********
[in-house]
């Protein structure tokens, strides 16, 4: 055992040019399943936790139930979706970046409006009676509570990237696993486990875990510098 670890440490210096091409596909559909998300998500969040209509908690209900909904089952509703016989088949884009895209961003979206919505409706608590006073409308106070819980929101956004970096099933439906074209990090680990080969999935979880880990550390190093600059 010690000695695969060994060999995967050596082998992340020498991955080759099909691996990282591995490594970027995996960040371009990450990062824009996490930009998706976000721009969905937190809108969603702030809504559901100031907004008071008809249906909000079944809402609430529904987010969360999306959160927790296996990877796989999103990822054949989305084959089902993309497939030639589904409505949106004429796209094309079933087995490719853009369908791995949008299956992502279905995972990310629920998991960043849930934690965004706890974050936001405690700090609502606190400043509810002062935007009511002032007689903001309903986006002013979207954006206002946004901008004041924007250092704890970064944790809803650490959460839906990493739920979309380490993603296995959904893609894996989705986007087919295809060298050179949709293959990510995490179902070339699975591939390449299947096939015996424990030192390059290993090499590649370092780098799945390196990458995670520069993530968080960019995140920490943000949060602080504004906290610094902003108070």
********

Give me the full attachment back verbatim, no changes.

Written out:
[in-house]
């Protein structure tokens, strides 16, 4: 055992040019399943936790139930979706970046409006009676509570990237696993486990875990510098 670890440490210096091409596909559909998300998500969040209509908690209900909904089952509703016989088949884009895209961003979206919505409706608590006073409308106070819980929101956004970096099933439906074209990090680990080969999935979880880990550390190093600059 010690000695695969060994060999995967050596082998992340020498991955080759099909691996990282591995490594970027995996960040371009990450990062824009996490930009998706976000721009969905937190809108969603702030809504559901100031907004008071008809249906909000079944809402609430529904987010969360999306959160927790296996990877796989999103990822054949989305084959089902993309497939030639589904409505949106004429796209094309079933087995490719853009369908791995949008299956992502279905995972990310629920998991960043849930934690965004706890974050936001405690700090609502606190400043509810002062935007009511002032007689903001309903986006002013979207954006206002946004901008004041924007250092704890970064944790809803650490959460839906990493739920979309380490993603296995959904893609894996989705986007087919295809060298050179949709293959990510995490179902070339699975591939390449299947096939015996424990030192390059290993090499590649370092780098799945390196990458995670520069993530968080960019995140920490943000949060602080504004906290610094902003108070």